ATHENS: Major fake ID investigation at UGA

5:21 PM, Nov 3, 2011   |    comments
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Some of the 300 fake IDs confiscated by University of Georgia Police.

ATHENS, Ga - University of Georgia police have the names of hundreds of students with fake IDs, and have offered those students a chance to cooperate in an ongoing investigation or face possible charges.

University of Georgia Police Chief Jimmy Williamson says it could be the biggest fake ID ring in campus history.

"It's obvious we've uncovered a fairly large manufacturing operation," said Williamson.

Students who have purchased a fake ID over the past year are being told if they surrender the ID and sign a statement, they won't be arrested. UGA police have confiscated about 300 fake IDs in the past week.

Chief Williamson says his investigators are trying to build a case against the manufacturers.

"It's like any case we work," said Williamson. "We'll let some of the folks at the bottom off if they'll turn state's evidence. If they're giving us evidence to help us make a stronger case against the manufacturers, we'll give them a freebie."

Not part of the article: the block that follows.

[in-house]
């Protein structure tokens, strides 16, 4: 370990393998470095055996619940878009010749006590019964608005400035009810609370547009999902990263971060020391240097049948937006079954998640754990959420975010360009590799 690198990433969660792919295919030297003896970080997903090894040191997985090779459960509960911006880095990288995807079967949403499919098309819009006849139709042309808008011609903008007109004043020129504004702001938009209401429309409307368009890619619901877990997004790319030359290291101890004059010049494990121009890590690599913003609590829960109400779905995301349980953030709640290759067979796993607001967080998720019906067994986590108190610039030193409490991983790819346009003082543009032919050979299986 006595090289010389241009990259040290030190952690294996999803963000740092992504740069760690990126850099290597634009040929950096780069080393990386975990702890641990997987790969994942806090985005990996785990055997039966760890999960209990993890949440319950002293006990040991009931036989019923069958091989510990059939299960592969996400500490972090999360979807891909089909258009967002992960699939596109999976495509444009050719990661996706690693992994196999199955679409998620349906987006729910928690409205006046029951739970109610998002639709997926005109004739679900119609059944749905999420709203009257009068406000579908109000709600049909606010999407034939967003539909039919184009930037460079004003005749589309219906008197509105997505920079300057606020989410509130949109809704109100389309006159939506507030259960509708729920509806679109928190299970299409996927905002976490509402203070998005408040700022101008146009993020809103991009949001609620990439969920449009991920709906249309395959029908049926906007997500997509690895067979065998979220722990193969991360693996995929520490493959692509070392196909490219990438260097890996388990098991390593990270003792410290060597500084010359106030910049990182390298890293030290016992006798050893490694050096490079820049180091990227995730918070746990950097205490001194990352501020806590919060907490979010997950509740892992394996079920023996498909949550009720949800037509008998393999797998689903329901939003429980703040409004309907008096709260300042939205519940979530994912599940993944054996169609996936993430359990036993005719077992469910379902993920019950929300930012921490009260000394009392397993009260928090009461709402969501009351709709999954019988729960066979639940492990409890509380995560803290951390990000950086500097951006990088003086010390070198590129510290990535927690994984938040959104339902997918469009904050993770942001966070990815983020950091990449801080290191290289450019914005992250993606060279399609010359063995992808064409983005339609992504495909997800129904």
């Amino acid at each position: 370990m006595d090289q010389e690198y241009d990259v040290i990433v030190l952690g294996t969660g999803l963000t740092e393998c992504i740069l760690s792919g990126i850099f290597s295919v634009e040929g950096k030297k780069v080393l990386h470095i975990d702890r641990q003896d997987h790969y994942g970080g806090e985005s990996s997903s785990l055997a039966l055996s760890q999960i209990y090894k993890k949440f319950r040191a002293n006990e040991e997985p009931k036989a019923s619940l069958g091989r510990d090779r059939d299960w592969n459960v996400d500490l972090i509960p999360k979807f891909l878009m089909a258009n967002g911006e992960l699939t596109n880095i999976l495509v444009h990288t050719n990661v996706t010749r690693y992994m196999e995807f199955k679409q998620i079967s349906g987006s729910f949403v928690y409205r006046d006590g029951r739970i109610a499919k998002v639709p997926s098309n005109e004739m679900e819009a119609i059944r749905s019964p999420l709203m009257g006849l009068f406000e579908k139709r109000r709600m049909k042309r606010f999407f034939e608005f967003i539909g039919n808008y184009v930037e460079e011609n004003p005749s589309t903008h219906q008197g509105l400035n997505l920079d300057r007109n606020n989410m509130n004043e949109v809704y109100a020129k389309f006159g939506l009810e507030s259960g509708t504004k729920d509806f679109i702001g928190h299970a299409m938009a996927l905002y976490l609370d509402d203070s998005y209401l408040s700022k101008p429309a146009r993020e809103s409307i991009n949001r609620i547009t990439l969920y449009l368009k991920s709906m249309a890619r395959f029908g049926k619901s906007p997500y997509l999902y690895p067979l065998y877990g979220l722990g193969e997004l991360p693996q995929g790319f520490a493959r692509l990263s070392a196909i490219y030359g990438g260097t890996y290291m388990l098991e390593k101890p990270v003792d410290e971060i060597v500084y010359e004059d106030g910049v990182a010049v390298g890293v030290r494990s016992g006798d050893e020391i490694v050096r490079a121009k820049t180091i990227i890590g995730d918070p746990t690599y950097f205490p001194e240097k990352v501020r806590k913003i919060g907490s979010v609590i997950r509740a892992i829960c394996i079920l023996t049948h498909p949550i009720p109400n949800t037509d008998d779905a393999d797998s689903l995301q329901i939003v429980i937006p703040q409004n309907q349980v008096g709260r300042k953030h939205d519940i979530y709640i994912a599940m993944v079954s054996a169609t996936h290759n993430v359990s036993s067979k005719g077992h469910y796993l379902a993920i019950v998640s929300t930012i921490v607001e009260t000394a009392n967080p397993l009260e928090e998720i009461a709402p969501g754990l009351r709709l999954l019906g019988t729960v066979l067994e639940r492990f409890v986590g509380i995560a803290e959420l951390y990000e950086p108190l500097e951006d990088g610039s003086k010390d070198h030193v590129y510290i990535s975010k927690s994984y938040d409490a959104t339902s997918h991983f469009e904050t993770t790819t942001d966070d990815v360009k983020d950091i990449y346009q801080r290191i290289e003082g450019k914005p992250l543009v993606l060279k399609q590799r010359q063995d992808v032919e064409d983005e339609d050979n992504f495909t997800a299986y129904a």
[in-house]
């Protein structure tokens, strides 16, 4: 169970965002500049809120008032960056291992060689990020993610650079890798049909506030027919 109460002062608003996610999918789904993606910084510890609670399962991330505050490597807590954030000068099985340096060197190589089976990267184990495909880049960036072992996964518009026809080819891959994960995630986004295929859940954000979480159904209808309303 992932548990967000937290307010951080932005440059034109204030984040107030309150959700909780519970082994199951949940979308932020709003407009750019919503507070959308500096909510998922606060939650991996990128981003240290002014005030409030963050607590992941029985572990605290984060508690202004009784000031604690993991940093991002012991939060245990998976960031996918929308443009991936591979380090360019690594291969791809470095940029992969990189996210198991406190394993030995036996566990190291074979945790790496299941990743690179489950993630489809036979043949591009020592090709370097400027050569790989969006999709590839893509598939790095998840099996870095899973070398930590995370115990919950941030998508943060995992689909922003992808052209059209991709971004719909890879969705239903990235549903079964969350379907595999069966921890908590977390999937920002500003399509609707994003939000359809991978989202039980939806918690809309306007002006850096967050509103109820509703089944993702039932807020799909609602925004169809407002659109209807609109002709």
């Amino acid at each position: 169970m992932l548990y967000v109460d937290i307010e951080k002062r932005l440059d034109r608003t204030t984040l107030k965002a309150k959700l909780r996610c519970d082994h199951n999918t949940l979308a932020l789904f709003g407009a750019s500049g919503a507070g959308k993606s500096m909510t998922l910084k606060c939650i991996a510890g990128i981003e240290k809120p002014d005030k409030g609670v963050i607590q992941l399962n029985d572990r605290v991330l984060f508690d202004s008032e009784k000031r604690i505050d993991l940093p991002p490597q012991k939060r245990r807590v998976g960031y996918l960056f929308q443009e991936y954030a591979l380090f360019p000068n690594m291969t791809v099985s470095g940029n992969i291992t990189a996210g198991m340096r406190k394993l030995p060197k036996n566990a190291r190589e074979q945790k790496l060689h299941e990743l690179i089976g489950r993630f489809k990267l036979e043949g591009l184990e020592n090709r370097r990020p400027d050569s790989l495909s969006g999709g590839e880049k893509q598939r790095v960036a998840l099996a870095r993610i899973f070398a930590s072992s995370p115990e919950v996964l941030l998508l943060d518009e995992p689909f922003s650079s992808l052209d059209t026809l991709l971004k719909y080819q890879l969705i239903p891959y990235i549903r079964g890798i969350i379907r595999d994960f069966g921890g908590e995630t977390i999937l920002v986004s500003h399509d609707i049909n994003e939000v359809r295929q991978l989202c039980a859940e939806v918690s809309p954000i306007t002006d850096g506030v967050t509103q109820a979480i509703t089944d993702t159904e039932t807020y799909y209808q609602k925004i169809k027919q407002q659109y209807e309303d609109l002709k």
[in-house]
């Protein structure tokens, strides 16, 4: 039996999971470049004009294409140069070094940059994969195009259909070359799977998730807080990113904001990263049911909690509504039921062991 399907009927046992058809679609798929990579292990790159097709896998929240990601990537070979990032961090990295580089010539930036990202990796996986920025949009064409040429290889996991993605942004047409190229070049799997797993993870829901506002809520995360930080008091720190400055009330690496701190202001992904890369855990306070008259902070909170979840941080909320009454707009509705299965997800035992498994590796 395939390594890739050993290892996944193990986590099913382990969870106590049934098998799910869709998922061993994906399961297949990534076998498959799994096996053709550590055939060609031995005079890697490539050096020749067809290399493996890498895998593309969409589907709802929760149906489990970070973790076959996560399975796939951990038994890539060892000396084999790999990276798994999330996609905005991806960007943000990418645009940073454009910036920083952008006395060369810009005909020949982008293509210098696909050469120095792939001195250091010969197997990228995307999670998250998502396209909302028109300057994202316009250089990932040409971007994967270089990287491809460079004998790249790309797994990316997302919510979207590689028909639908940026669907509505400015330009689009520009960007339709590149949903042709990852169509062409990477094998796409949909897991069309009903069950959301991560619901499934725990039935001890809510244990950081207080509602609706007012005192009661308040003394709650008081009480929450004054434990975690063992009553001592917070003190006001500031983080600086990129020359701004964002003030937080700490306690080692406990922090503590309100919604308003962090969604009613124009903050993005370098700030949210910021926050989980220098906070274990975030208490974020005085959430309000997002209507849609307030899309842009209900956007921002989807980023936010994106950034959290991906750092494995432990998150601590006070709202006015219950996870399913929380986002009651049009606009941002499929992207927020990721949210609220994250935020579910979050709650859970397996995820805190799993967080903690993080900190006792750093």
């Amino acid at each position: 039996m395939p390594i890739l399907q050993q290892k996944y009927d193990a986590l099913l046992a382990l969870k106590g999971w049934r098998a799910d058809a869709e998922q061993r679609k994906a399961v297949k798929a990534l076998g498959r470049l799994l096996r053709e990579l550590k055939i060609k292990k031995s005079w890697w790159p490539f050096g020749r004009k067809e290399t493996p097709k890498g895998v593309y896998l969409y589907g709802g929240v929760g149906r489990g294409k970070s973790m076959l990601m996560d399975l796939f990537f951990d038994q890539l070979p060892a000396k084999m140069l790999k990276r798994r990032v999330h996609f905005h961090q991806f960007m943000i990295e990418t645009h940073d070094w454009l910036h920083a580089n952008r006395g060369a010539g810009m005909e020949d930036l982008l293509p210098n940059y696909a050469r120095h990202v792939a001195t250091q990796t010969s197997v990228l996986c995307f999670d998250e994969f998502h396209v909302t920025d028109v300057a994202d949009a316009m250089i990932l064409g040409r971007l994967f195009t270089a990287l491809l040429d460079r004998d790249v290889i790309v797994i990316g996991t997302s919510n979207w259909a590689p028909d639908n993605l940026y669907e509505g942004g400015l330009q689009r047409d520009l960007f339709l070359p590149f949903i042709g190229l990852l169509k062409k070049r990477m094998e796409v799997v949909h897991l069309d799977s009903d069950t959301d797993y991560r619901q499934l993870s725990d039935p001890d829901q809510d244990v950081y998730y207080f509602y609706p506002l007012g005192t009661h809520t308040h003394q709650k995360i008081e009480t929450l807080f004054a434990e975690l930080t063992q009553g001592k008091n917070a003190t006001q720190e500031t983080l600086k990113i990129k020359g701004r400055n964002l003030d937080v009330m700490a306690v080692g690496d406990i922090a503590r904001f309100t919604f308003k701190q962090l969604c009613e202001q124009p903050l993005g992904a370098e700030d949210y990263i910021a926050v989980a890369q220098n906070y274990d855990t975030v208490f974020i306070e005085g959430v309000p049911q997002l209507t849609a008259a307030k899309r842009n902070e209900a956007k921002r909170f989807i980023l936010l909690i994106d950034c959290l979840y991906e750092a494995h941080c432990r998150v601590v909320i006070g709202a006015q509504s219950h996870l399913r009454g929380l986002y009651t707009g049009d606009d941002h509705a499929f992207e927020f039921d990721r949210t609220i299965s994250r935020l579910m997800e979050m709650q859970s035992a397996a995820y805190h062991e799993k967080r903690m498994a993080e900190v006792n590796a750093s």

Williamson said his investigators have identified three manufacturers who used between 50 and 60 people to distribute the fake IDs. Williamson believes they were sold to at least 16-hundred students.

At least one of the manufacturers kept detailed records of who purchased the IDs, said Williamson. Investigators have confiscated computer hard drives.

"There's a good electronic paper trail," said Williamson. "It's everything I need to find the people who bought them."

Some students have voluntarily surrendered their IDs. Others got a visit from police.

"People are having cops come to their door," said Jackson Smith, a UGA freshman who says he knows people who purchased the IDs. "They came to their room, asked for their fake IDs, that was pretty much it. They weren't arrested, but they were pretty scared."

Chief Williamson says he's getting good cooperation so far.

"There have been some telephone calls we've made and people said they didn't believe us," said Williamson. "That's the chance they're taking. If they don't want to assist us, as we finish the investigation, we'll look at whether we pursue charges on those individuals."

Students purchased the IDs for between 70 and 100 dollars, according to Chief Williamson.

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